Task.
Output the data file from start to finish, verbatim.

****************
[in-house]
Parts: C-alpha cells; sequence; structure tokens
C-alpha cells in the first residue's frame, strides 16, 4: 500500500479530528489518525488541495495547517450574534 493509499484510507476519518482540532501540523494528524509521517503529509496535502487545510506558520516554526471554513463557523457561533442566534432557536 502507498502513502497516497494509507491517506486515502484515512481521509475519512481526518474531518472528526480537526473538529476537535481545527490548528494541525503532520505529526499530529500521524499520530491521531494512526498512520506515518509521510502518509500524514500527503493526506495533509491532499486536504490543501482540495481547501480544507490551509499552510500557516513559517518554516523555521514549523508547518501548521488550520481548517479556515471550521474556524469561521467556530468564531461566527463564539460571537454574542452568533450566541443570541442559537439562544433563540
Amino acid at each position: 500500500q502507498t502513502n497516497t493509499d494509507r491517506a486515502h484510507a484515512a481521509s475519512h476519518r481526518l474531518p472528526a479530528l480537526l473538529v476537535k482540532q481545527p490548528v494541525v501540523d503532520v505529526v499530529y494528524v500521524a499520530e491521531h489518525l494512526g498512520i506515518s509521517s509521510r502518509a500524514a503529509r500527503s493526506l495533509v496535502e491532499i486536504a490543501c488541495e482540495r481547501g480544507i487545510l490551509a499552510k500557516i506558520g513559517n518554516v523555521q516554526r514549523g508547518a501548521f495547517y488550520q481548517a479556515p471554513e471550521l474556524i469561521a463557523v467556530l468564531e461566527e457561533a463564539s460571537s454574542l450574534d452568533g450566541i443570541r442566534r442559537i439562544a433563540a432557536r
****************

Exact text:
[in-house]
Parts: C-alpha cells; sequence; structure tokens
C-alpha cells in the first residue's frame, strides 16, 4: 500500500479530528489518525488541495495547517450574534 493509499484510507476519518482540532501540523494528524509521517503529509496535502487545510506558520516554526471554513463557523457561533442566534432557536 502507498502513502497516497494509507491517506486515502484515512481521509475519512481526518474531518472528526480537526473538529476537535481545527490548528494541525503532520505529526499530529500521524499520530491521531494512526498512520506515518509521510502518509500524514500527503493526506495533509491532499486536504490543501482540495481547501480544507490551509499552510500557516513559517518554516523555521514549523508547518501548521488550520481548517479556515471550521474556524469561521467556530468564531461566527463564539460571537454574542452568533450566541443570541442559537439562544433563540
Amino acid at each position: 500500500q502507498t502513502n497516497t493509499d494509507r491517506a486515502h484510507a484515512a481521509s475519512h476519518r481526518l474531518p472528526a479530528l480537526l473538529v476537535k482540532q481545527p490548528v494541525v501540523d503532520v505529526v499530529y494528524v500521524a499520530e491521531h489518525l494512526g498512520i506515518s509521517s509521510r502518509a500524514a503529509r500527503s493526506l495533509v496535502e491532499i486536504a490543501c488541495e482540495r481547501g480544507i487545510l490551509a499552510k500557516i506558520g513559517n518554516v523555521q516554526r514549523g508547518a501548521f495547517y488550520q481548517a479556515p471554513e471550521l474556524i469561521a463557523v467556530l468564531e461566527e457561533a463564539s460571537s454574542l450574534d452568533g450566541i443570541r442566534r442559537i439562544a433563540a432557536r